Hoover senior fellow Taylor testifies that Dodd-Frank has not reduced likelihood of bailouts

Friday, May 17, 2013
Crowd at New York's American Union Bank during a bank run early in the Great Dep
Image credit: 
United States Government
Crowd at New York's American Union Bank during a bank run early in the Great Dep
Image credit: 
United States Government

John B. Taylor, the George P. Shultz Senior Fellow in Economics at the Hoover Institution, testified before the House Financial Services Subcommittee on Oversight and Investigations that the Orderly Liquidation Act (OLA) in Title II of the Dodd-Frank Act has not reduced the likelihood of bailouts of large financial firms. Taylor’s blog and Wall Street Journal commentary with Kenneth E. Scott, senior research fellow at Hoover, explain that the OLA requires more discretion by the FDIC, thus leaving policy makers with less clarity about the reorganization process and more likely to ignore it in the heat of a crisis.

Taylor and Scott’s view is that, “a straightforward reform of the bankruptcy code will facilitate the orderly bankruptcy of large failing financial institutions and thereby deal with the bailout problem. The reform should be enacted now, whether or not further actions are taken on big banks.”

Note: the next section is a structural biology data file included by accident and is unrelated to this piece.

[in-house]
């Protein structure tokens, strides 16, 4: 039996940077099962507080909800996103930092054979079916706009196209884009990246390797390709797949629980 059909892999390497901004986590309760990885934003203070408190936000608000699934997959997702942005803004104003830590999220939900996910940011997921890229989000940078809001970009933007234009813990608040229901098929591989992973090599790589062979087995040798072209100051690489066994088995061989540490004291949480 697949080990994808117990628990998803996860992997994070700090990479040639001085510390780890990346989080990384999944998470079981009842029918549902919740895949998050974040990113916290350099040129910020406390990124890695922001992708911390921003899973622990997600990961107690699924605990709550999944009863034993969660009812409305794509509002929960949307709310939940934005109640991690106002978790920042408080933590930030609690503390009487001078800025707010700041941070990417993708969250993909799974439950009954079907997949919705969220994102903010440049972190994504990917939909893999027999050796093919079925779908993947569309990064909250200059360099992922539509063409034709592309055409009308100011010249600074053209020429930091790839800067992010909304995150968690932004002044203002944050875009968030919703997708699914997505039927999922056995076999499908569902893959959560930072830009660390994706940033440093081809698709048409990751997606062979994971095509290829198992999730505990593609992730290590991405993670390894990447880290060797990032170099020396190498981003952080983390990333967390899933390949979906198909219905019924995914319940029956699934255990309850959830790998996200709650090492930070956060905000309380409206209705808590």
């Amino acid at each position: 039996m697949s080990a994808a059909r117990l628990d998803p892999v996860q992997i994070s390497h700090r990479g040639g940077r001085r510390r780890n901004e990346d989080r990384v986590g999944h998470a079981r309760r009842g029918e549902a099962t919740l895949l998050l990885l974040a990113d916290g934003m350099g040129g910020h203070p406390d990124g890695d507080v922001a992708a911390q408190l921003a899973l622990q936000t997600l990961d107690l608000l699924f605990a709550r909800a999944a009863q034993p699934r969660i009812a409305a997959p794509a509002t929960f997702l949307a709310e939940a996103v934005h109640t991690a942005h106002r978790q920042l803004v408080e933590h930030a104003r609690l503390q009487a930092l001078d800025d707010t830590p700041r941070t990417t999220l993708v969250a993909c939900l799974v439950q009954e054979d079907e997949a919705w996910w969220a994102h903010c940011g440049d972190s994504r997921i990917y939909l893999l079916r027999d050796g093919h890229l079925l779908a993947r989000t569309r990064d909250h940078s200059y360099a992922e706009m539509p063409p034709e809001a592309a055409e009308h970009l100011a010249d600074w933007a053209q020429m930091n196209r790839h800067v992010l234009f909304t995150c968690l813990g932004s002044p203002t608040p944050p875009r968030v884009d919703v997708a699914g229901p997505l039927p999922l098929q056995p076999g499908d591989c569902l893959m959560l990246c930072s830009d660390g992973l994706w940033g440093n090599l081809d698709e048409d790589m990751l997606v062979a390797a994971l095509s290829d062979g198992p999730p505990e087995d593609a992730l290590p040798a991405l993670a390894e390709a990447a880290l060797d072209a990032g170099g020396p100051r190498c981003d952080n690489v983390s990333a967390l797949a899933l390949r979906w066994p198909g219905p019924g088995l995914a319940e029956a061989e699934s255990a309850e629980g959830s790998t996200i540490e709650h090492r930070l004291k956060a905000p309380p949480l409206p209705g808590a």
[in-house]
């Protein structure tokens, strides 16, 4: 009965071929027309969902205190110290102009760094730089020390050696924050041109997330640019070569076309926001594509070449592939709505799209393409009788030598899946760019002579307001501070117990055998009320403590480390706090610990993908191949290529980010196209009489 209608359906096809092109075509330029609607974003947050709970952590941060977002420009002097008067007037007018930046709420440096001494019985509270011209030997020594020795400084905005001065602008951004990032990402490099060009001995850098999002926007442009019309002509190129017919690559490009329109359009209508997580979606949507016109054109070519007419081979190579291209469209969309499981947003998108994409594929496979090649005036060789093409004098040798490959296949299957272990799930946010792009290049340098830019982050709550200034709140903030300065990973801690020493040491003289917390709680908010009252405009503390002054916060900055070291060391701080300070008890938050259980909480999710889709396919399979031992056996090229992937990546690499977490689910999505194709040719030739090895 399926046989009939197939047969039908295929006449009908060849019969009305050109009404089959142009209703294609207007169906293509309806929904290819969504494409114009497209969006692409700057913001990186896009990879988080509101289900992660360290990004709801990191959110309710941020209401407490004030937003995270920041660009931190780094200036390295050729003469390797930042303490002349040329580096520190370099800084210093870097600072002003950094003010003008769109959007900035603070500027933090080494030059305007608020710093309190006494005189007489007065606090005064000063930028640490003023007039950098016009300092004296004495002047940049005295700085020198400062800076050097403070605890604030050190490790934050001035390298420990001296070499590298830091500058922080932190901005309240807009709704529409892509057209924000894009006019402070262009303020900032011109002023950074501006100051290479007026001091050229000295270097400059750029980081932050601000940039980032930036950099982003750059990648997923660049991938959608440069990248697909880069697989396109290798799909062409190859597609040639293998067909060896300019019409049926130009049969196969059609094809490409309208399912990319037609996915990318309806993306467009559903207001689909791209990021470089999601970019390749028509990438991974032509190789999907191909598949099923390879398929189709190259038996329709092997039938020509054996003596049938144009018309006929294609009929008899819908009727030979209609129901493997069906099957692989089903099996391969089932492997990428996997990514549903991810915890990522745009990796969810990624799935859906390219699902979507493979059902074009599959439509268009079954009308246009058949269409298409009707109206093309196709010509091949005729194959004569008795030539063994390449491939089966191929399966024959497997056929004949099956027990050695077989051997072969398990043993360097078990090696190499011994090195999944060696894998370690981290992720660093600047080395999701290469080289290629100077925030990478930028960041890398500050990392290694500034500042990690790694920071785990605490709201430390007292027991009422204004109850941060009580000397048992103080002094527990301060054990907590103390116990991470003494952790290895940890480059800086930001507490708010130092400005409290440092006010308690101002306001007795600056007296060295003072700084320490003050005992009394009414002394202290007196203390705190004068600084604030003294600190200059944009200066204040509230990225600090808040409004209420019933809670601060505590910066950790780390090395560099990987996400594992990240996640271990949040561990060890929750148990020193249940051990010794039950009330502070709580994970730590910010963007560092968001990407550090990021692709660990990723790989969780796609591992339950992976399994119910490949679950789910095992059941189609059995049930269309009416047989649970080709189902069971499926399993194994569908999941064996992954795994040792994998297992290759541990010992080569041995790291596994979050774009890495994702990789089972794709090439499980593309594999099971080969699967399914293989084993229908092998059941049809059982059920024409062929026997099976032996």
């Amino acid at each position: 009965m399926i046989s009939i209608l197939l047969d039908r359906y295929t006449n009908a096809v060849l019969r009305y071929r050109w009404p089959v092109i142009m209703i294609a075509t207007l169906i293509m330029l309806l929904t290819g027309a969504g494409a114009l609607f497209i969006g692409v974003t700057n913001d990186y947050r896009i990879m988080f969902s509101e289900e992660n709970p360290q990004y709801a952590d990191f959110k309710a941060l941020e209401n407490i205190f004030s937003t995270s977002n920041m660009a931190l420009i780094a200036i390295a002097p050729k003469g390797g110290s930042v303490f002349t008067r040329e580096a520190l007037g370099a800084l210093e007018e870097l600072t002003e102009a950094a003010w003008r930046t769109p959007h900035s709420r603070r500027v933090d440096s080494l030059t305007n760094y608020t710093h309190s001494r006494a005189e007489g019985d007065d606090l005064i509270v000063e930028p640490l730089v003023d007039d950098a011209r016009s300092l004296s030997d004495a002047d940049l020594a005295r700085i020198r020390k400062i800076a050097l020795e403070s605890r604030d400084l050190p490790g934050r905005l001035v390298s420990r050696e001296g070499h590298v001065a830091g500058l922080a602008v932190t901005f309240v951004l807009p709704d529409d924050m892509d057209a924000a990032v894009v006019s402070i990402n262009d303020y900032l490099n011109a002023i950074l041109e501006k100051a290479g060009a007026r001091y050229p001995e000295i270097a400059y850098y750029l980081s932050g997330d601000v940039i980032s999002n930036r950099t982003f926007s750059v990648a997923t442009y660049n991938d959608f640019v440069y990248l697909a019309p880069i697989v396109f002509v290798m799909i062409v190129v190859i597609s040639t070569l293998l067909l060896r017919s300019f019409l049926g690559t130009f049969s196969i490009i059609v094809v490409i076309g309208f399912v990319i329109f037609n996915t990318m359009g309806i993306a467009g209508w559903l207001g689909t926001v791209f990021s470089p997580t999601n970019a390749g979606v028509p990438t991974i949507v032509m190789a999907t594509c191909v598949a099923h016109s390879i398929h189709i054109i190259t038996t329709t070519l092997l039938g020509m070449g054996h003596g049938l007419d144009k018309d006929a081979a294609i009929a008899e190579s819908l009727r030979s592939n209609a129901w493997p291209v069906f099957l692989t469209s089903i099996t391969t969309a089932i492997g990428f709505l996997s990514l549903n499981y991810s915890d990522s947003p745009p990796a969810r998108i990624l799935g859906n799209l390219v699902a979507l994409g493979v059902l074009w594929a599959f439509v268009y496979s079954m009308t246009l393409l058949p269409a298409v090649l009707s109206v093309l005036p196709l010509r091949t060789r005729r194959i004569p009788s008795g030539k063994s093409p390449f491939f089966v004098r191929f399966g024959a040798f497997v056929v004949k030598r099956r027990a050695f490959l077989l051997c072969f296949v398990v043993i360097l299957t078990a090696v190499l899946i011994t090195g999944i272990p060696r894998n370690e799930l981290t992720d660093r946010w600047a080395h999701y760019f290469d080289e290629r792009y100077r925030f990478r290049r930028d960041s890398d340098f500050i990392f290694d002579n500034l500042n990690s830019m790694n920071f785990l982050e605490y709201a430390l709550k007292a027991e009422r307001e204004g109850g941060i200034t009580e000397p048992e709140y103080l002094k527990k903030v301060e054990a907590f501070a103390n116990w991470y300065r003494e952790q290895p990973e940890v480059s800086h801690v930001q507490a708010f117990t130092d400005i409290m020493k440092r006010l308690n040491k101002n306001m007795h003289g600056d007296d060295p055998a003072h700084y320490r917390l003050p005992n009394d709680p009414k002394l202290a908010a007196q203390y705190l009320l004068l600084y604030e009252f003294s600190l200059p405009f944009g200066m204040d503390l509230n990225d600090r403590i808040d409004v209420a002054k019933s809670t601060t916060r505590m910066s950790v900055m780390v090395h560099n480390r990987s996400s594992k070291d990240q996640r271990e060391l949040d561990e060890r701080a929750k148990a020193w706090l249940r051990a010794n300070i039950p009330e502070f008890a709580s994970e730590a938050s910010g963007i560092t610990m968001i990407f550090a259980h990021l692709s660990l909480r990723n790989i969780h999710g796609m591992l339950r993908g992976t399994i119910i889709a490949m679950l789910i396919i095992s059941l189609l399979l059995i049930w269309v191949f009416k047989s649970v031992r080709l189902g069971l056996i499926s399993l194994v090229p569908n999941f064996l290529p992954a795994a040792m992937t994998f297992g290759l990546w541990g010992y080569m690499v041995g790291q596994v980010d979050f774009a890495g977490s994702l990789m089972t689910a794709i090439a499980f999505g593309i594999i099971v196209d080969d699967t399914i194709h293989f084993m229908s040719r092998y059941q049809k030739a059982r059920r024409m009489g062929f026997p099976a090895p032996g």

They suggest a better way than the OLA involves adding a chapter 14 to the federal bankruptcy code specifically for large financial institutions (all financial groups with assets of more than $100 billion). A specialized panel of judges and court-appointed special masters with financial expertise would oversee the proceedings, which would include all the parents’ subsidiaries, including insurance and brokerage firms. (Under Dodd-Frank, insurance and brokerage services must be handled separately—which adds complexity—banks and other subsidiaries are under FDIC jurisdiction.)

“The managements of the five largest financial firms in the United States control the investment of over $8 trillion. A credible bankruptcy procedure designed specifically for these and other large financial firms would substantially reduce the occasions to use the Dodd-Frank resolution machinery and thus the concerns about its effects. It would make creditors' exposure much better defined and predictable and thereby reduce the likelihood of bailouts and the perverse, unfair subsidy they create.”

Click here for further information on their Chapter 14 proposal.